After a few promising years in the minors and a trade from the Chicago White Sox, Josh Fogg found himself exiled in Pittsburgh for four seasons before his current team, the Rockies, signed him. Two years later, Fogg is starting the most relevant Rockies’ contest since 1995, with a postseason berth on the line in today’s one-game playoff.
Joshua Smith Fogg attended the University of Florida, where he threw mostly in relief until he was drafted by the White Sox in the third round of the 1998 amateur draft. He jumped three levels during his first professional season, though he threw more than a handful of innings at just one stop:
Year Team IP K/9 BB/9 K/BB HR/9 H/9 RA 1998 Florida(NCAA) 84.0 12.2 3.2 3.8 0.5 6.8 2.89 1998 Hickory(A) 41.1 6.3 2.8 2.2 0.9 7.8 3.72
Fogg switched from relief work at Florida to starting by the time he reached Single-A, and the initial results looked decent over a small sample. The 21-year-old had issues with the long ball at a low level, and his strikeout rates dropped precipitously from his more dominant rates as a college closer, but that’s to be expected to some extent. Fogg would then split the 1999 season between High-A Winston-Salem and Double-A Birmingham:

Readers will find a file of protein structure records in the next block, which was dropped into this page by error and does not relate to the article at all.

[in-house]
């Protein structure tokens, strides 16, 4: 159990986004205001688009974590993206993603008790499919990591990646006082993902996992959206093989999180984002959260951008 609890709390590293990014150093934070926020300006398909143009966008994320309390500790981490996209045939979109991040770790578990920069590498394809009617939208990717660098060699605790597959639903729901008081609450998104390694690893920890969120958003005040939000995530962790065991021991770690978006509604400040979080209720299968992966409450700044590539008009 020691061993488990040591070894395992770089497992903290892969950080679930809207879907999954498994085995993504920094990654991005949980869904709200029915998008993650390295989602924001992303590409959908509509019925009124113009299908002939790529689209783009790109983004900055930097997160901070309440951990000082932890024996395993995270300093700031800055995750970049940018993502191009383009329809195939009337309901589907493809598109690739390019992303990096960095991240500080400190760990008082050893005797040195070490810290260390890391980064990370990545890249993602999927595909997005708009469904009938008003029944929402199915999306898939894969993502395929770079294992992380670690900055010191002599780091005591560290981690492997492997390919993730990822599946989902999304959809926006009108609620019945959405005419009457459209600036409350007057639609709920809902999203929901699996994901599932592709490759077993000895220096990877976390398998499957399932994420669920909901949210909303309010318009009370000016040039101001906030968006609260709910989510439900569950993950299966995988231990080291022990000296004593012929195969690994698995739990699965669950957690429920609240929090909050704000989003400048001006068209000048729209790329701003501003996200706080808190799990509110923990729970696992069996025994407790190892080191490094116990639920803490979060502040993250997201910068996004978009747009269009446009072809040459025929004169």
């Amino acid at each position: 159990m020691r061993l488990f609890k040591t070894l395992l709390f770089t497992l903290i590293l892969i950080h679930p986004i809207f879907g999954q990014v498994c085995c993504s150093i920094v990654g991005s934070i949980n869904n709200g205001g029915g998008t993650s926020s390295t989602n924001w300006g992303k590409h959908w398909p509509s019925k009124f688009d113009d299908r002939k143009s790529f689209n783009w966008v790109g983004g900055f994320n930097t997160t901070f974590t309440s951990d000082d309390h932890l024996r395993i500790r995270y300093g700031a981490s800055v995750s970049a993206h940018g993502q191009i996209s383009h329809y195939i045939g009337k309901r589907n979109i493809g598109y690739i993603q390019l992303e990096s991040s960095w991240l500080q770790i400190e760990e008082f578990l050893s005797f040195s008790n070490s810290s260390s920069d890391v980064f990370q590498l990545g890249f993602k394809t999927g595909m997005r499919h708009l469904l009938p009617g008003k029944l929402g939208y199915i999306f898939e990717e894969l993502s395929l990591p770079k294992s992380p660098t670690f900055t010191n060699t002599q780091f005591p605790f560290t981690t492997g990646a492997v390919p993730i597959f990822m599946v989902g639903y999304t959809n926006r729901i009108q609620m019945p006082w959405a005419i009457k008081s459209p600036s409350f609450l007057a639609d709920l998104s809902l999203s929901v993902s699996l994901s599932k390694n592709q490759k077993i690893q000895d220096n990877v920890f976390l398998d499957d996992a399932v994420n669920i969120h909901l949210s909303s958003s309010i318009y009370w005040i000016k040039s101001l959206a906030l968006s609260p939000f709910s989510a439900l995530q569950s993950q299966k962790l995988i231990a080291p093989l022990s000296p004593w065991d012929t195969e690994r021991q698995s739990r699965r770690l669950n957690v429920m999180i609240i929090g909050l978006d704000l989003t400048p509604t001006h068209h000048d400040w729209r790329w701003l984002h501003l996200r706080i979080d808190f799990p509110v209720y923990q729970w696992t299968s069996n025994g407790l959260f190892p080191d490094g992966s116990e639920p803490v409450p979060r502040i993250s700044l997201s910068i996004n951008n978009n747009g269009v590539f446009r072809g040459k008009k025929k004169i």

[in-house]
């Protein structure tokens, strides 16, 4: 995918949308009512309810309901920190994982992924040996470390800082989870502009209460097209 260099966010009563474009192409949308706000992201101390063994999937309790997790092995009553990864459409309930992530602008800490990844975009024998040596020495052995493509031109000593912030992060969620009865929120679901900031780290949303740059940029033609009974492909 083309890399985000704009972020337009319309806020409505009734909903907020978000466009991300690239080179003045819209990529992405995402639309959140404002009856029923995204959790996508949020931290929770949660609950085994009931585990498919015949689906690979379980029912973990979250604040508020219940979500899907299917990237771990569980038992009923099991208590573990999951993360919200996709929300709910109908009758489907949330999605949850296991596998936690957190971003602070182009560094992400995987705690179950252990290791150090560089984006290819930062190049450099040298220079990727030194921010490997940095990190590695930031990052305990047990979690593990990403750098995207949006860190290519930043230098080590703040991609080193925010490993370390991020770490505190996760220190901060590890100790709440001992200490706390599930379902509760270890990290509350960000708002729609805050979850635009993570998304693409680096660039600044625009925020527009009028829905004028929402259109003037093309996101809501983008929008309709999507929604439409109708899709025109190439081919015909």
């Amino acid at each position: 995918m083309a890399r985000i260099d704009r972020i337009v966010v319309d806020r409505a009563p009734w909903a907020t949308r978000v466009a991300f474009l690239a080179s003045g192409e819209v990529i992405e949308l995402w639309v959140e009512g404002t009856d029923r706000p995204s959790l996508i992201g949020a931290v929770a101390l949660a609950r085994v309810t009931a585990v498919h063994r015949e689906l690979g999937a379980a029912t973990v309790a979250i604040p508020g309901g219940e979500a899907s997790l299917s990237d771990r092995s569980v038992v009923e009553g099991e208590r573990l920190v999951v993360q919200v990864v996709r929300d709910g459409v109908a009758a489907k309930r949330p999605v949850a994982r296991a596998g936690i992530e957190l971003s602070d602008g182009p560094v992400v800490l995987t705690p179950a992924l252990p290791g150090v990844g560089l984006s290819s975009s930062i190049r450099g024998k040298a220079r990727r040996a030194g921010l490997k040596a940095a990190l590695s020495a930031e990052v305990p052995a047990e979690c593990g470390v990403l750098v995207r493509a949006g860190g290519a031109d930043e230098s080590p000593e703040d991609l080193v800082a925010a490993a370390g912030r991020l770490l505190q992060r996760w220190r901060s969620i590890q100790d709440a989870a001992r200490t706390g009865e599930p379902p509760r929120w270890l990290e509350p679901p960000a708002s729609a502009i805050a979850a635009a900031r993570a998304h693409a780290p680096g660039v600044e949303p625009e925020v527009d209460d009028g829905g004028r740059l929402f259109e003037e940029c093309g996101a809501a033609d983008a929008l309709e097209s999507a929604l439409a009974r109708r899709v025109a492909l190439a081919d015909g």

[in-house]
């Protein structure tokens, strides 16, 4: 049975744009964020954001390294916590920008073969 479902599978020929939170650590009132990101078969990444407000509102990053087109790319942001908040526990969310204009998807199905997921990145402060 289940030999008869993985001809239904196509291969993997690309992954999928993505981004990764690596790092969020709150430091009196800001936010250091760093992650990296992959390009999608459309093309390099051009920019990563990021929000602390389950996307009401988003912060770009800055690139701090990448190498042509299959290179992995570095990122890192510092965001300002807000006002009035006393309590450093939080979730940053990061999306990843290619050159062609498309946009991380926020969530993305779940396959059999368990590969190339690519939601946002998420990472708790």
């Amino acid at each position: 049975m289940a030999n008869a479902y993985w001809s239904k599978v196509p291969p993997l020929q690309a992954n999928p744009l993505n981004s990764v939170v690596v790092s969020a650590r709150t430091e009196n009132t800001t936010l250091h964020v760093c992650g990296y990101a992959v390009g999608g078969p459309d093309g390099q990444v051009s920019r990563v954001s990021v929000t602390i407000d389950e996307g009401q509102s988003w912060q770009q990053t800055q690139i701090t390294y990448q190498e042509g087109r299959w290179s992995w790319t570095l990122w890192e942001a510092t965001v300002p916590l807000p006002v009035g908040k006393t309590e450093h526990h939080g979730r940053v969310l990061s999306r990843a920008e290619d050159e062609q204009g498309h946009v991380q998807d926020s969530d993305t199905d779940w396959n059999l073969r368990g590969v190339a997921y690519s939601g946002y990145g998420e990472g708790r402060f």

Year Team IP K/9 BB/9 K/BB HR/9 H/9 RA 1999 Winston-Salem(A+) 103.1 9.5 2.9 3.3 0.3 8.1 3.84 1999 Birmingham(AA) 55.0 6.6 3.0 2.2 1.3 10.8 6.05
At Winston-Salem, Fogg brought his strikeouts back up while reducing his homers considerably, which helped him to an impressive 3.84 RA and 2.96 ERA. He had a good sense of how to pitch despite not having overpowering stuff. This will trick the younger kids, but when Fogg moved up to Double-A, he was beat around; he had three strikeouts per nine lopped off, and saw his HR/9 jump up by a full homer while his hit rate and RA soared. It isn’t that Fogg couldn’t pitch well against Double-A hitters using the same basic assortment, he just had to learn how to pitch to them more effectively.
Baseball Prospectus 2000 detailed the switch from closer to starter for Fogg: